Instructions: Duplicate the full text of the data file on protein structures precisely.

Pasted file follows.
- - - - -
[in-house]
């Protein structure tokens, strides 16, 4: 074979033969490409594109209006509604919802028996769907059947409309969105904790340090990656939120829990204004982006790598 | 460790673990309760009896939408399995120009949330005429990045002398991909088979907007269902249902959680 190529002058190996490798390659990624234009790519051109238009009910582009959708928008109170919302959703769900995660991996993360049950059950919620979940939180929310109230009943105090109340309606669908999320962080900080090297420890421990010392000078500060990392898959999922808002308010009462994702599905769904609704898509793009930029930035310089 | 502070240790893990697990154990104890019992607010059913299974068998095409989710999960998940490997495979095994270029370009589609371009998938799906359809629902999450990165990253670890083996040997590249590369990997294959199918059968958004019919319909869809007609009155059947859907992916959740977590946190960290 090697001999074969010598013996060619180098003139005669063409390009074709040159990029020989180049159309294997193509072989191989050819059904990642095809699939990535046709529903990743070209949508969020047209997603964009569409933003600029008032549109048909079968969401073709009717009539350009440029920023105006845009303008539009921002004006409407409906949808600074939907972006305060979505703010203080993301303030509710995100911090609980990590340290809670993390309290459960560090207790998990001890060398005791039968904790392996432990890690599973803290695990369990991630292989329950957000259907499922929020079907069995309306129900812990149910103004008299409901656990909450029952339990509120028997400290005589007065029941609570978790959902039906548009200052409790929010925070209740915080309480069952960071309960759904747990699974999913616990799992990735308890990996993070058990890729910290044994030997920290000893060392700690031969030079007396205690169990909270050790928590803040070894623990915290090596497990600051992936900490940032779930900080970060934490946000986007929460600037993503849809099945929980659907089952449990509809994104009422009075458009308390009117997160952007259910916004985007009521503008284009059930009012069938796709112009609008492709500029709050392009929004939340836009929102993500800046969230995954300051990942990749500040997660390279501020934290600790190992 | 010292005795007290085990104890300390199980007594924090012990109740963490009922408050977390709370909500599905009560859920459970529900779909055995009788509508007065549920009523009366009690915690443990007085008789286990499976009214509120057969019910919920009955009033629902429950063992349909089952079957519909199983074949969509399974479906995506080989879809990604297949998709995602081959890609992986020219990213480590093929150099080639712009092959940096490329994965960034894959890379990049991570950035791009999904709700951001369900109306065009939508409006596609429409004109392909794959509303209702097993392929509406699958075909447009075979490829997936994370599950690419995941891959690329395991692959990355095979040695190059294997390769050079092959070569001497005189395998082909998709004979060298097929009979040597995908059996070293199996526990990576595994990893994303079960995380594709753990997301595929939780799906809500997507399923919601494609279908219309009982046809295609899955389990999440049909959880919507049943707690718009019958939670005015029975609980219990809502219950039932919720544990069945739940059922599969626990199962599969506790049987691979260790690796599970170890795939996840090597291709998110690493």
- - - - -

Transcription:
[in-house]
């Protein structure tokens, strides 16, 4: 074979033969490409594109209006509604919802028996769907059947409309969105904790340090990656939120829990204004982006790598 | 460790673990309760009896939408399995120009949330005429990045002398991909088979907007269902249902959680 190529002058190996490798390659990624234009790519051109238009009910582009959708928008109170919302959703769900995660991996993360049950059950919620979940939180929310109230009943105090109340309606669908999320962080900080090297420890421990010392000078500060990392898959999922808002308010009462994702599905769904609704898509793009930029930035310089 | 502070240790893990697990154990104890019992607010059913299974068998095409989710999960998940490997495979095994270029370009589609371009998938799906359809629902999450990165990253670890083996040997590249590369990997294959199918059968958004019919319909869809007609009155059947859907992916959740977590946190960290 090697001999074969010598013996060619180098003139005669063409390009074709040159990029020989180049159309294997193509072989191989050819059904990642095809699939990535046709529903990743070209949508969020047209997603964009569409933003600029008032549109048909079968969401073709009717009539350009440029920023105006845009303008539009921002004006409407409906949808600074939907972006305060979505703010203080993301303030509710995100911090609980990590340290809670993390309290459960560090207790998990001890060398005791039968904790392996432990890690599973803290695990369990991630292989329950957000259907499922929020079907069995309306129900812990149910103004008299409901656990909450029952339990509120028997400290005589007065029941609570978790959902039906548009200052409790929010925070209740915080309480069952960071309960759904747990699974999913616990799992990735308890990996993070058990890729910290044994030997920290000893060392700690031969030079007396205690169990909270050790928590803040070894623990915290090596497990600051992936900490940032779930900080970060934490946000986007929460600037993503849809099945929980659907089952449990509809994104009422009075458009308390009117997160952007259910916004985007009521503008284009059930009012069938796709112009609008492709500029709050392009929004939340836009929102993500800046969230995954300051990942990749500040997660390279501020934290600790190992 | 010292005795007290085990104890300390199980007594924090012990109740963490009922408050977390709370909500599905009560859920459970529900779909055995009788509508007065549920009523009366009690915690443990007085008789286990499976009214509120057969019910919920009955009033629902429950063992349909089952079957519909199983074949969509399974479906995506080989879809990604297949998709995602081959890609992986020219990213480590093929150099080639712009092959940096490329994965960034894959890379990049991570950035791009999904709700951001369900109306065009939508409006596609429409004109392909794959509303209702097993392929509406699958075909447009075979490829997936994370599950690419995941891959690329395991692959990355095979040695190059294997390769050079092959070569001497005189395998082909998709004979060298097929009979040597995908059996070293199996526990990576595994990893994303079960995380594709753990997301595929939780799906809500997507399923919601494609279908219309009982046809295609899955389990999440049909959880919507049943707690718009019958939670005015029975609980219990809502219950039932919720544990069945739940059922599969626990199962599969506790049987691979260790690796599970170890795939996840090597291709998110690493």